“I'm sorry our BBC Panorama on Tommy Robinson wasn't broadcast,” Mr Sweeney wrote on Twitter, referring to a planned edition of the programme that was not broadcast about the English Defence League.
It was cancelled after Robinson, whose real name is Stephen Yaxley-Lennon, covertly filmed Mr Sweeney and made a rival “documentary”.
Mr Sweeney added: “So after 17 years I can finally say these are not the views of the BBC but he's a complete c**t.”
Robinson was the focus of a documentary due to be broadcast earlier this year, after he was imprisoned for contempt of court last year.
During production, one of his former aides secretly filmed Mr Sweeney in a Cambridge pub after they offered to give interviews to Panorama.
The footage showed the journalist calling the BBC a “stupid and irritating organisation”. He also claimed that managers had previously attempted to make him redundant.
After ordering a significant quantity of alcohol, Mr Sweeney said he was “on expenses”.
He also suggested he was from a “scumbag Irish background”, before calling a counter-extremist researcher a “bloody woofter”.
Robinson played the footage to Mr Sweeney and told him “you’re finished” after arranging to conduct an interview with Panorama.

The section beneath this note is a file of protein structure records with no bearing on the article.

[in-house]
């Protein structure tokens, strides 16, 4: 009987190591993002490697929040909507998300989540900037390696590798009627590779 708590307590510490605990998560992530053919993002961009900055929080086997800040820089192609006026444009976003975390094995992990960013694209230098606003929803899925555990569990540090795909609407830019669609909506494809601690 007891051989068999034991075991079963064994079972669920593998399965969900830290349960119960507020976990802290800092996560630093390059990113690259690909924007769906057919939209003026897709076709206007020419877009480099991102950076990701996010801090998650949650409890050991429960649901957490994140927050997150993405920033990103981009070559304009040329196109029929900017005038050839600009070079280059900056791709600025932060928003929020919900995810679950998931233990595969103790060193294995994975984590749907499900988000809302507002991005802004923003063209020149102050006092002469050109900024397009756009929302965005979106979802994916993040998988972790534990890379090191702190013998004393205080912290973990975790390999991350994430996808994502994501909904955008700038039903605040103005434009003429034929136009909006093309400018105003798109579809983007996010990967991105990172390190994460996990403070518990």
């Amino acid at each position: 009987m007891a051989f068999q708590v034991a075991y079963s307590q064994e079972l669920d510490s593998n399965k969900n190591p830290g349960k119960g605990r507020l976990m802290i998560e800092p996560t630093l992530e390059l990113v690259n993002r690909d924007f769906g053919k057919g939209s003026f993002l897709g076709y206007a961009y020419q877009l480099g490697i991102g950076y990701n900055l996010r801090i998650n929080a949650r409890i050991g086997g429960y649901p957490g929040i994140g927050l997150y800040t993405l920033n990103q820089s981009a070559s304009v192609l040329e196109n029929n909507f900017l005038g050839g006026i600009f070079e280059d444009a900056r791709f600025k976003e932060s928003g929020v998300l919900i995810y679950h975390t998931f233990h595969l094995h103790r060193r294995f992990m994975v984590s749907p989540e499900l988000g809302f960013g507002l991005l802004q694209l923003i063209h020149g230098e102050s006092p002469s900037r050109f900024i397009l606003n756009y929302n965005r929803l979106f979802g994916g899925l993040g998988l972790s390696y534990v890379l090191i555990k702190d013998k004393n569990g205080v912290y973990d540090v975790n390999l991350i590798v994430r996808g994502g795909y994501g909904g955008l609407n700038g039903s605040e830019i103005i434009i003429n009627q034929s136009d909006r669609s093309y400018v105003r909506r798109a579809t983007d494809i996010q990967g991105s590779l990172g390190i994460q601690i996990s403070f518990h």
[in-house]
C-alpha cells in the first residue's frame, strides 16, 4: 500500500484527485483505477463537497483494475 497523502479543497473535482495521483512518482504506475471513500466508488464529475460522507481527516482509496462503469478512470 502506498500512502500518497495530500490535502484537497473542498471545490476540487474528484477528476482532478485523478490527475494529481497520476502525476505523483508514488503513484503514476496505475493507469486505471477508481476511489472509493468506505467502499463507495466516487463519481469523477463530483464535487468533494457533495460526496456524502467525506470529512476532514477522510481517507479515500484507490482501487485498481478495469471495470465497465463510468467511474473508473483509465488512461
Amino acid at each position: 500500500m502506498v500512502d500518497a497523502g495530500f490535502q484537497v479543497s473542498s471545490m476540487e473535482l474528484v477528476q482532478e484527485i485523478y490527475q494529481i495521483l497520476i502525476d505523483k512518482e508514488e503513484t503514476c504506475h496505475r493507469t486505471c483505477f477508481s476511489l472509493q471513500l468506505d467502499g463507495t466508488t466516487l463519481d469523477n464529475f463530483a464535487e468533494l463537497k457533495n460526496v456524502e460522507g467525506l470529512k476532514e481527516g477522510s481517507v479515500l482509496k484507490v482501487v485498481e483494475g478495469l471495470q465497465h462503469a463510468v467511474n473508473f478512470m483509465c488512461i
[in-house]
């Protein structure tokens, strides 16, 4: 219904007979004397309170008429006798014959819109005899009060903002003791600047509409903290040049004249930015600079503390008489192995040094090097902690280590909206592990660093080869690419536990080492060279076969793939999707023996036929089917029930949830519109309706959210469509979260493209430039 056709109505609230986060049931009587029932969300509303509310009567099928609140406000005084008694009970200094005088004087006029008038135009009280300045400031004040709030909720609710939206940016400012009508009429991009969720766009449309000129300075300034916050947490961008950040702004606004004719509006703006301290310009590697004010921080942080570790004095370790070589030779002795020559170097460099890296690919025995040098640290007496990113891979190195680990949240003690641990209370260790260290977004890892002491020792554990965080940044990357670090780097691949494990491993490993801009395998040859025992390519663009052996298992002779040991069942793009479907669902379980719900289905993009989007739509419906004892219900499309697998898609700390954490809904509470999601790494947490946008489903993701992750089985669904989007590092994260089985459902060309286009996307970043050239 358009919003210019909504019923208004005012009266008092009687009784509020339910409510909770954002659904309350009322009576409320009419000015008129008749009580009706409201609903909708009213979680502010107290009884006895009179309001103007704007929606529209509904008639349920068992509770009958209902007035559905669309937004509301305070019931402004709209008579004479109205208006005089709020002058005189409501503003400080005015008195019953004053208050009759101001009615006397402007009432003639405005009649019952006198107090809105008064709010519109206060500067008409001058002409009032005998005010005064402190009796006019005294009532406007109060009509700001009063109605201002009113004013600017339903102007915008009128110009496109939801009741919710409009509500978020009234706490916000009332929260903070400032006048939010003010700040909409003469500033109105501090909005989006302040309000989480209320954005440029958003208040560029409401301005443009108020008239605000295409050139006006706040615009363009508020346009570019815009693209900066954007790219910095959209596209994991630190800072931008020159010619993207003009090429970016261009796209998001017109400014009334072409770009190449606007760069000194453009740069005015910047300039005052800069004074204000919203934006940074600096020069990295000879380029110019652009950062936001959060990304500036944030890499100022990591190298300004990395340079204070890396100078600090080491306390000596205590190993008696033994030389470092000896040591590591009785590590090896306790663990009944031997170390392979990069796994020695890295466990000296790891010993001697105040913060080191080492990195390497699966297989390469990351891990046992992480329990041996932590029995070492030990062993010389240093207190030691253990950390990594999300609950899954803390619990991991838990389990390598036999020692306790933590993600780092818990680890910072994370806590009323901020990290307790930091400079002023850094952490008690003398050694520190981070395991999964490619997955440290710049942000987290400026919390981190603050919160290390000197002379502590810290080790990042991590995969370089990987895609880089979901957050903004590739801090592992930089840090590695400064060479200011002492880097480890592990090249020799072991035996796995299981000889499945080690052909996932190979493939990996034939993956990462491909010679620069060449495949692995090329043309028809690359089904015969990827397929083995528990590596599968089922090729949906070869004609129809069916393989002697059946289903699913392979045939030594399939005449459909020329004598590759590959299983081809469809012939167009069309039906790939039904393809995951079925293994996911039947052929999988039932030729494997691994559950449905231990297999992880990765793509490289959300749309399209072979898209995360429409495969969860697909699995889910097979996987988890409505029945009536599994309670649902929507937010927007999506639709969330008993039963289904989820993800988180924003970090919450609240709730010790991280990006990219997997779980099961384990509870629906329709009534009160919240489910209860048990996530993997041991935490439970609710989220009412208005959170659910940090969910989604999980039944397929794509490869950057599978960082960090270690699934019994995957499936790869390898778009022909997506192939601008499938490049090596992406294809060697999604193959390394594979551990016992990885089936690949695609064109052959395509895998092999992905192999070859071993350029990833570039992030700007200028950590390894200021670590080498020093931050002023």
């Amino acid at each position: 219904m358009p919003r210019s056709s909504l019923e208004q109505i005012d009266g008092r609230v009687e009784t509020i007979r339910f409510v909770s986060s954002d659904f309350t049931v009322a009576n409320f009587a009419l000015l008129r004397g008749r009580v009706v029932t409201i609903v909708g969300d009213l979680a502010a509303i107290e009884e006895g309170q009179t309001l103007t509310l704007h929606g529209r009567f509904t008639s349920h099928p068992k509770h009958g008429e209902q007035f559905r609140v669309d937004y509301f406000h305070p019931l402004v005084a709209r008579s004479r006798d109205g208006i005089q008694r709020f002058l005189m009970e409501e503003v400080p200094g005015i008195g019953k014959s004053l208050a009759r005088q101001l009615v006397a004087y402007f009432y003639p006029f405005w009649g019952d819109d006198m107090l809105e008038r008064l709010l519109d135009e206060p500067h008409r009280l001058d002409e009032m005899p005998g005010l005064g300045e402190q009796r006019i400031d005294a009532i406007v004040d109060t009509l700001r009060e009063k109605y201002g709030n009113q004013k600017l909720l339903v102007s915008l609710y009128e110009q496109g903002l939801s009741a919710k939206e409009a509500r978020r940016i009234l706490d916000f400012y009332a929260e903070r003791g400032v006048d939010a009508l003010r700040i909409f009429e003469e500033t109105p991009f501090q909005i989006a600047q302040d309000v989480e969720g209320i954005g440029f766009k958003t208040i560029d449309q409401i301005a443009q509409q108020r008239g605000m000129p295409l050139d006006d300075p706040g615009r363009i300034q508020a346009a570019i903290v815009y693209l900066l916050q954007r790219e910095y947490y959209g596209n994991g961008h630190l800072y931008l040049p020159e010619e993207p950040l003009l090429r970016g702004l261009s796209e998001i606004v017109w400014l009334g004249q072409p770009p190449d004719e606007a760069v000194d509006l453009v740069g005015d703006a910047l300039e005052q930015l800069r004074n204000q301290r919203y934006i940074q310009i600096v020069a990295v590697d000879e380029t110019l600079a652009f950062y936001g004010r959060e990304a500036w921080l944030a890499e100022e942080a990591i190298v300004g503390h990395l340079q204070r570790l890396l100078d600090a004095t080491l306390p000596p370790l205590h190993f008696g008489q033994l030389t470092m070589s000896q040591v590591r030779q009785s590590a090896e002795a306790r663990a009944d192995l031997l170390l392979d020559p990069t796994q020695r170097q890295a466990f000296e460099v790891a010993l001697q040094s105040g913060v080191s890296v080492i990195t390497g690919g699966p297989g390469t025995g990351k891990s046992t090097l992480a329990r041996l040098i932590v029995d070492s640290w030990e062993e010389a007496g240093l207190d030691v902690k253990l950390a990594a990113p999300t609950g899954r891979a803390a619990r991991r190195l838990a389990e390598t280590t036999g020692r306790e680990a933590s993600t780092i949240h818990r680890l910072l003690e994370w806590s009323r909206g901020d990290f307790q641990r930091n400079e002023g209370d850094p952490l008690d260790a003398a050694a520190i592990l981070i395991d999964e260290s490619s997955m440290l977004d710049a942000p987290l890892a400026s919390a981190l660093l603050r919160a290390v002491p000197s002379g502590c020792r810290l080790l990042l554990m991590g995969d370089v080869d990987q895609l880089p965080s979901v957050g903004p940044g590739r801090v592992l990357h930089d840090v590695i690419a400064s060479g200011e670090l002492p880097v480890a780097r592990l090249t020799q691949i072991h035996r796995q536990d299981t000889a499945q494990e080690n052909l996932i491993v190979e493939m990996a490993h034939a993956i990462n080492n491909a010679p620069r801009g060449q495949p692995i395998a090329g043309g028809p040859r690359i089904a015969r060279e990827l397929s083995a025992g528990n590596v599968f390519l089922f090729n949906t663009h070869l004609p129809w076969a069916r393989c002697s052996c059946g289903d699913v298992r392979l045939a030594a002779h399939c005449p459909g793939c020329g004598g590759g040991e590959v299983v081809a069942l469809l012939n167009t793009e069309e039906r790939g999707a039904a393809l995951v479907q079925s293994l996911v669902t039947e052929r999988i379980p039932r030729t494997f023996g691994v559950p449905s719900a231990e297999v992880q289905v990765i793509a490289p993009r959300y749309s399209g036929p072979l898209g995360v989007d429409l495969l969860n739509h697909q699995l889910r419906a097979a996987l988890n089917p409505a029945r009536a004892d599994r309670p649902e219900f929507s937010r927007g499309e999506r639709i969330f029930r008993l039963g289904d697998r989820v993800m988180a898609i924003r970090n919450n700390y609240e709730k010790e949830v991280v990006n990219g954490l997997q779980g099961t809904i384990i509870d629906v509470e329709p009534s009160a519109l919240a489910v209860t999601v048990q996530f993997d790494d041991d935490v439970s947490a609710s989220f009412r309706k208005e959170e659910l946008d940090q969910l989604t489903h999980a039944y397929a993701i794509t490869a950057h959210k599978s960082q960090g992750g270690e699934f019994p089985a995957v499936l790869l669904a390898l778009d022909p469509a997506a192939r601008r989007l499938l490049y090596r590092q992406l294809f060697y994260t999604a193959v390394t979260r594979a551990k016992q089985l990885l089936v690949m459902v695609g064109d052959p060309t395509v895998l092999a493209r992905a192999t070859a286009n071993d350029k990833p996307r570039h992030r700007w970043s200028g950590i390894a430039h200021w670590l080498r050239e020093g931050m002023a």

“If you think I’m finished you’ve got another thing coming and I can give you that for free,” Mr Sweeney replied.
Robinson's video was compiled into a film called Panodrama and played at a protest by his supporters in Salford Quays in February.
The far-right activist later claimed credit for Mr Sweeney's departure from the BBC in a message to supporters on the Telegram messaging app.
The BBC previously rejected Robinson’s claims that its journalism was “faked or biased” and said all programmes adhere to strict editorial guidelines.
“Some of the footage which has been released was recorded without our knowledge during this investigation and John Sweeney made some offensive and inappropriate remarks, for which he apologises,” a spokesperson said earlier this year.
The National Union of Journalists condemned Robinson and “far-right thugs” for attempting to intimidate BBC reporters including Mr Sweeney.
Mr Sweeney said he “paid for all the drinks” after announcing his departure from the corporation.
He said it was “high time to make trouble elsewhere” and said he would travel to Malta in relation to a book on murdered investigative reporter Daphne Caruana Galizia.
“I remain an old school reporter, up for the right kind of trouble,” he added. “I'll be back.”
Mr Sweeney worked at The Observer before joining the BBC in 2001, working on investigations including the wrongful imprisonment of mothers over cot deaths, Scientology, North Korea and Russian influence on the US election.
In an email to staff, the BBC's head of current affairs Joanna Carr praised his "courageous and award-winning journalism", adding: "John's investigations have made a significant contribution to BBC journalism and we wish him all the best for the future."